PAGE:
Calypso bulbosa (L.) Oakes
Coefficient of Conservatism: 10
Coefficient of Wetness: -3
Wetness Index: FACW
Physiognomy: Nt P-Forb
Status: T

Mixed moist forests of conifers and hardwoods (e.g., balsam fir and paper birch) or, more often, mostly coniferous forests (balsam fir and cedar, spruce and balsam fir, hemlock), especially characteristic of old beach ridges under conifers near the shores of the Great Lakes; usually more or less shaded.

This is one of our most beautiful wildflowers, very local in occurrence (colonies of hundreds, as on Isle Royale, a truly handsome sight!). It deserves all of the protection which can be given to it (and the places where it grows). The sepals and upper petals are normally pink or magenta, but occasionally pure white or apricot; the lip is strongly lined with deep purplish, spotted toward the white (rarely pink) “apron,” which bears a yellow beard apically. Almost all records in the Lower Peninsula away from the Great Lakes shores are historical.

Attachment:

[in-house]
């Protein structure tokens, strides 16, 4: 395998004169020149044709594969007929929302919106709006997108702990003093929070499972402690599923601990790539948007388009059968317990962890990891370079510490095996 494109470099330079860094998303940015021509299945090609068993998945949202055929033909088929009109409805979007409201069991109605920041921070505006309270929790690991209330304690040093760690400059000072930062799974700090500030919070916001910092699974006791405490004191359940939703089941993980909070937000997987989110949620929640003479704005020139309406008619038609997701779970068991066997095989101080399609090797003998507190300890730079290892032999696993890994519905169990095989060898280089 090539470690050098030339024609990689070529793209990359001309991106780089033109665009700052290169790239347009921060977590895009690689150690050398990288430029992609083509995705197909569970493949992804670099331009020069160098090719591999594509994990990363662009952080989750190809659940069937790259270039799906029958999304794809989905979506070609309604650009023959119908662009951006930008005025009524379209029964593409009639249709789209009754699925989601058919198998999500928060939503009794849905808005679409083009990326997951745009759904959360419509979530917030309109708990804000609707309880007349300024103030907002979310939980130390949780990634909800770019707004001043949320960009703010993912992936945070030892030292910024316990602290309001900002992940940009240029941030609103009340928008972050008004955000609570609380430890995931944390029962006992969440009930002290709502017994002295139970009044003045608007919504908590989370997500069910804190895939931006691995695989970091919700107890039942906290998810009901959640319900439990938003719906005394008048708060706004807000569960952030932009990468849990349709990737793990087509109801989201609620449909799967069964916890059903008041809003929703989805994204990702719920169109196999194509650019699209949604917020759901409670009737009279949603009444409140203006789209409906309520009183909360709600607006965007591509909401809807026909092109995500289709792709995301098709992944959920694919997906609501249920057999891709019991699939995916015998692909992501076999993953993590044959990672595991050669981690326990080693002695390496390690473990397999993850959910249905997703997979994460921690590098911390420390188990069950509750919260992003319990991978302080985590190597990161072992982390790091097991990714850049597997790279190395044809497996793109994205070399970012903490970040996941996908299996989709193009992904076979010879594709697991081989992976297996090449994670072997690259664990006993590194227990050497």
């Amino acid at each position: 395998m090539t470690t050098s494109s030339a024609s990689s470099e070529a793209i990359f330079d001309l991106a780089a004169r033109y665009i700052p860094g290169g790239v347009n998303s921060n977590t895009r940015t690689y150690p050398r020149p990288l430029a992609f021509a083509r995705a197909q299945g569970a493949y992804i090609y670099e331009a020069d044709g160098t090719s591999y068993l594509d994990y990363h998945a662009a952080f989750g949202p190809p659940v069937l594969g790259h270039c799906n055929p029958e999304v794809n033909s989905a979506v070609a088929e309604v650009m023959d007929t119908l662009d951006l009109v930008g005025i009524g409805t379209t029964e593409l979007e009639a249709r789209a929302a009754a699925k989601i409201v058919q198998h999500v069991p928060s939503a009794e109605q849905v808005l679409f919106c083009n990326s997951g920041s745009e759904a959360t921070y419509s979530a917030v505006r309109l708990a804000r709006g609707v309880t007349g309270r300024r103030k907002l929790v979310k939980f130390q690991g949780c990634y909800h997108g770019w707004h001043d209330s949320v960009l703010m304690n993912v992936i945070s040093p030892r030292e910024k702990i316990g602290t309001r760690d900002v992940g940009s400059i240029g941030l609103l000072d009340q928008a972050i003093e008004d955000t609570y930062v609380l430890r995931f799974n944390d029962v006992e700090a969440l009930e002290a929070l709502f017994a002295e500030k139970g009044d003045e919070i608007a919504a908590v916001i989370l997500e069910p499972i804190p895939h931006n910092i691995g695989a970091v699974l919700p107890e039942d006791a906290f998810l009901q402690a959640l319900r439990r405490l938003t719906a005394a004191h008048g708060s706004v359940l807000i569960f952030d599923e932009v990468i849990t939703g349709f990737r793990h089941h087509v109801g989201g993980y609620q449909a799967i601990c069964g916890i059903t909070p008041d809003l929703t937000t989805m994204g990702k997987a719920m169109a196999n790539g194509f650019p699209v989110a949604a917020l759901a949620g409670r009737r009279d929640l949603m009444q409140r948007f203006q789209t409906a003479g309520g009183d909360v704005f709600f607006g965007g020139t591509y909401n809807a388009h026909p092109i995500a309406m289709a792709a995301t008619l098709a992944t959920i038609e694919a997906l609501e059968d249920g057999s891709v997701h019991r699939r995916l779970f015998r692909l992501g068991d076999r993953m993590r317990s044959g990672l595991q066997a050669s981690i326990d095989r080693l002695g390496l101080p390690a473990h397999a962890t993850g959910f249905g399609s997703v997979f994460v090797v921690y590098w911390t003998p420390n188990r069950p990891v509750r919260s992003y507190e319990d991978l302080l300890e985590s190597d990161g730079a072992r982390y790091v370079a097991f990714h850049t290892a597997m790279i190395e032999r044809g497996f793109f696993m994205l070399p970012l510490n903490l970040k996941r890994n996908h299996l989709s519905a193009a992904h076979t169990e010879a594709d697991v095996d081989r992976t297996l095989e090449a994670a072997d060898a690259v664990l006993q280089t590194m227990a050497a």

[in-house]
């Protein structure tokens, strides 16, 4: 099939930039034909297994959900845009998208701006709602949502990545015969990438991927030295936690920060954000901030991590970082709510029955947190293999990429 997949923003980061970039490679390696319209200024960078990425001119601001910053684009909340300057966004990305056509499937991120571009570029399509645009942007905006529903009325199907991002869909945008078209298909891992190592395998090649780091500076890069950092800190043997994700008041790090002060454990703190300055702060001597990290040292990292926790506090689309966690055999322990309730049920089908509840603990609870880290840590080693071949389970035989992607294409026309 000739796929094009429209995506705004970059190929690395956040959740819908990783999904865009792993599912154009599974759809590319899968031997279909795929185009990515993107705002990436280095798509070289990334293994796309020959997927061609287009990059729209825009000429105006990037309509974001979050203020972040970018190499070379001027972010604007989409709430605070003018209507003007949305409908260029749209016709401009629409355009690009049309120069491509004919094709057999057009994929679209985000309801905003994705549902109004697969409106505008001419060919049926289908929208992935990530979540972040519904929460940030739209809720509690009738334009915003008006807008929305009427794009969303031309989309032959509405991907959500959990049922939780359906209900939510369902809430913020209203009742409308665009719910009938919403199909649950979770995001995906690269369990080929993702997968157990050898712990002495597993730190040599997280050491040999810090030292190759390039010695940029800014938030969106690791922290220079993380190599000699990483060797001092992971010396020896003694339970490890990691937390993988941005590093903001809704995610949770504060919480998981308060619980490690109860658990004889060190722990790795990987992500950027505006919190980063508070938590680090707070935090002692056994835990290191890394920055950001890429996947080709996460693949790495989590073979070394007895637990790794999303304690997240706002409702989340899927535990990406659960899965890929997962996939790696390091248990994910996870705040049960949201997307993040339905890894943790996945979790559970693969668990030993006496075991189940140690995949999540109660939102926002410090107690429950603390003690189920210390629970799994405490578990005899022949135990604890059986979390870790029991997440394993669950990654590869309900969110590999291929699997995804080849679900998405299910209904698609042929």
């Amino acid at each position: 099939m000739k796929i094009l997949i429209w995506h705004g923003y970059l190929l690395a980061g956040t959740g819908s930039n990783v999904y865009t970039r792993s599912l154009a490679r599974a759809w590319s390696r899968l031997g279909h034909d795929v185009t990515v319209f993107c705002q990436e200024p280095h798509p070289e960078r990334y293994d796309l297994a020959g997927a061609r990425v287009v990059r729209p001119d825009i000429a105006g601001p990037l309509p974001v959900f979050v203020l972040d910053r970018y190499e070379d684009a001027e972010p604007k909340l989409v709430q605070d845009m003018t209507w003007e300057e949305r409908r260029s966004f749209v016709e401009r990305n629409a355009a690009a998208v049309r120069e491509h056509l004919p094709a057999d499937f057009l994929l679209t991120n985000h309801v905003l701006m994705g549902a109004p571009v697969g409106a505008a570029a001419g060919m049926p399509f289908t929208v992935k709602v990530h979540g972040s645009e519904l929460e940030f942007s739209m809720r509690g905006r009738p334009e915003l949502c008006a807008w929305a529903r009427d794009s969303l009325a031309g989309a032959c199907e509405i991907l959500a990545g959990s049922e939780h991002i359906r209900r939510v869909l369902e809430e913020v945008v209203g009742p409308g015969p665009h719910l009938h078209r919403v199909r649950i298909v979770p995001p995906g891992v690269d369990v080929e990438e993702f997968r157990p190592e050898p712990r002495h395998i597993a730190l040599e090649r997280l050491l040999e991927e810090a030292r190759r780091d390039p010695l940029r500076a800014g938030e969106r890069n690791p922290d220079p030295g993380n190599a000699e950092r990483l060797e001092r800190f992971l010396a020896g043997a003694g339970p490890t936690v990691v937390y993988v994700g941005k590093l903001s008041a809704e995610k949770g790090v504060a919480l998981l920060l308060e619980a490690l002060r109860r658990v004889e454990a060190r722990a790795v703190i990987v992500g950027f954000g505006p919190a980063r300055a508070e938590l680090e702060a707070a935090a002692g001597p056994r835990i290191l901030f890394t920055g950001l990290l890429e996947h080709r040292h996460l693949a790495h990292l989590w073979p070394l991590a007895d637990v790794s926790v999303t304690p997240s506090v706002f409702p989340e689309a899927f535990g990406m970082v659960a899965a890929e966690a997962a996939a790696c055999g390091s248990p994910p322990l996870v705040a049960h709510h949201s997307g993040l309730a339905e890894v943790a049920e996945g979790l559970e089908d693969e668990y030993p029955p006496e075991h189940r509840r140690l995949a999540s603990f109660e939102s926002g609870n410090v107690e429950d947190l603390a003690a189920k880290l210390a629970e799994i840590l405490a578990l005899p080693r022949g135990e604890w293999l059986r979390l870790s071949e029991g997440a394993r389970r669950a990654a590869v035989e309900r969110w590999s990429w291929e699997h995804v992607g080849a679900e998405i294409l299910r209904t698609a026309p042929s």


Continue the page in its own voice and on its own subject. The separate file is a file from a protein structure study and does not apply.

Our eastern North American plants are var. americana (R.Br.) Luer.


Alcona County
Alger County
Alpena County
Antrim County
Benzie County
Charlevoix County
    Only on Beaver Island
Cheboygan County
Chippewa County
    Including Drummond Island
Crawford County
Delta County
Emmet County
Isabella County
Keweenaw County
    Including Isle Royale
Leelanau County
    Only on Fox Islands
    Including Manitou Islands
Mackinac County
    Including Bois Blanc, Mackinac, Round Islands
Marquette County
Montmorency County
Ontonagon County
Otsego County
Presque Isle County
Roscommon County
Schoolcraft County


MICHIGAN FLORA ONLINE. A. A. Reznicek, E. G. Voss, & B. S. Walters. February 2011. University of Michigan. Web. November 30, 2022.